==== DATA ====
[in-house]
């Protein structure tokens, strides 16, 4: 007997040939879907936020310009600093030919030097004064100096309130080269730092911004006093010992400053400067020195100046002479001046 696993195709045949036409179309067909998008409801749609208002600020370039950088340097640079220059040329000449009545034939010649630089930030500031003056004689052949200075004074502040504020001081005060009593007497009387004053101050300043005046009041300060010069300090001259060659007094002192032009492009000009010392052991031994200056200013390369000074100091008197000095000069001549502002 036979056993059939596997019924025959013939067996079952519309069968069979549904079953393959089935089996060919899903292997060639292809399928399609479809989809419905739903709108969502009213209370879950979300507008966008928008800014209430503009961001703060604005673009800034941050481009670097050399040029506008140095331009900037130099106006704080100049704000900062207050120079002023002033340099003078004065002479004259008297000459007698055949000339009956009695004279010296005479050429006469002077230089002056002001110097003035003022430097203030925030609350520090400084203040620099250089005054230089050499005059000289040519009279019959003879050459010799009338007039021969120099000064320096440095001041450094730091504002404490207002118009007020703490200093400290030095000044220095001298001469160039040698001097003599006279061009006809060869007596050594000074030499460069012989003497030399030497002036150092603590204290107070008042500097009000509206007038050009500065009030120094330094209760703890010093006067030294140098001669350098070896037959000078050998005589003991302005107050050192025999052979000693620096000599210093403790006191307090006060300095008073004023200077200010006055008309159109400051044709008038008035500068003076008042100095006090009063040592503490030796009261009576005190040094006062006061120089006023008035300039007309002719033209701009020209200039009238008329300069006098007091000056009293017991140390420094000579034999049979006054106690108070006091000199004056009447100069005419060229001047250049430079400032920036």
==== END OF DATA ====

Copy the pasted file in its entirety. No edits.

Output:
[in-house]
């Protein structure tokens, strides 16, 4: 007997040939879907936020310009600093030919030097004064100096309130080269730092911004006093010992400053400067020195100046002479001046 696993195709045949036409179309067909998008409801749609208002600020370039950088340097640079220059040329000449009545034939010649630089930030500031003056004689052949200075004074502040504020001081005060009593007497009387004053101050300043005046009041300060010069300090001259060659007094002192032009492009000009010392052991031994200056200013390369000074100091008197000095000069001549502002 036979056993059939596997019924025959013939067996079952519309069968069979549904079953393959089935089996060919899903292997060639292809399928399609479809989809419905739903709108969502009213209370879950979300507008966008928008800014209430503009961001703060604005673009800034941050481009670097050399040029506008140095331009900037130099106006704080100049704000900062207050120079002023002033340099003078004065002479004259008297000459007698055949000339009956009695004279010296005479050429006469002077230089002056002001110097003035003022430097203030925030609350520090400084203040620099250089005054230089050499005059000289040519009279019959003879050459010799009338007039021969120099000064320096440095001041450094730091504002404490207002118009007020703490200093400290030095000044220095001298001469160039040698001097003599006279061009006809060869007596050594000074030499460069012989003497030399030497002036150092603590204290107070008042500097009000509206007038050009500065009030120094330094209760703890010093006067030294140098001669350098070896037959000078050998005589003991302005107050050192025999052979000693620096000599210093403790006191307090006060300095008073004023200077200010006055008309159109400051044709008038008035500068003076008042100095006090009063040592503490030796009261009576005190040094006062006061120089006023008035300039007309002719033209701009020209200039009238008329300069006098007091000056009293017991140390420094000579034999049979006054106690108070006091000199004056009447100069005419060229001047250049430079400032920036």